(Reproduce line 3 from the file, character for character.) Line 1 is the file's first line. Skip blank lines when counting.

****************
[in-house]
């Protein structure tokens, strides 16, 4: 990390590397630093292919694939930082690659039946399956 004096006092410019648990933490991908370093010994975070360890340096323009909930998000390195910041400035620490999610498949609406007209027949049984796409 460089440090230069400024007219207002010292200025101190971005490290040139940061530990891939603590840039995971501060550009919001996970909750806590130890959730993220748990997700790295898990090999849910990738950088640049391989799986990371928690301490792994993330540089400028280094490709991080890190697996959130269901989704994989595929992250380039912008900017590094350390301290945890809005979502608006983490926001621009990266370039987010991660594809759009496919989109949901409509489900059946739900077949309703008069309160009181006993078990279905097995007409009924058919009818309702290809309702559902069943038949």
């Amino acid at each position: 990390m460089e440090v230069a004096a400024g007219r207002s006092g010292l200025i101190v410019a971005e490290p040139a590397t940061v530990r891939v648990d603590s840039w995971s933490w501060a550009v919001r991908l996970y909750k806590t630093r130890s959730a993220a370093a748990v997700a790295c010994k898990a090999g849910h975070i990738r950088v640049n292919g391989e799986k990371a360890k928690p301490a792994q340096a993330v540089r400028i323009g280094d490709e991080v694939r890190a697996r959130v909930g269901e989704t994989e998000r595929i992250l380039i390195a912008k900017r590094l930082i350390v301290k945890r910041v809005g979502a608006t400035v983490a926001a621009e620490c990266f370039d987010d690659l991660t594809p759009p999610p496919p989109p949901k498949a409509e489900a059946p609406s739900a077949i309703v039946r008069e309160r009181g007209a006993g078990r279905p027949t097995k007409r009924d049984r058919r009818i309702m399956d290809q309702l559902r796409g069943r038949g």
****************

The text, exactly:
């Amino acid at each position: 990390m460089e440090v230069a004096a400024g007219r207002s006092g010292l200025i101190v410019a971005e490290p040139a590397t940061v530990r891939v648990d603590s840039w995971s933490w501060a550009v919001r991908l996970y909750k806590t630093r130890s959730a993220a370093a748990v997700a790295c010994k898990a090999g849910h975070i990738r950088v640049n292919g391989e799986k990371a360890k928690p301490a792994q340096a993330v540089r400028i323009g280094d490709e991080v694939r890190a697996r959130v909930g269901e989704t994989e998000r595929i992250l380039i390195a912008k900017r590094l930082i350390v301290k945890r910041v809005g979502a608006t400035v983490a926001a621009e620490c990266f370039d987010d690659l991660t594809p759009p999610p496919p989109p949901k498949a409509e489900a059946p609406s739900a077949i309703v039946r008069e309160r009181g007209a006993g078990r279905p027949t097995k007409r009924d049984r058919r009818i309702m399956d290809q309702l559902r796409g069943r038949g």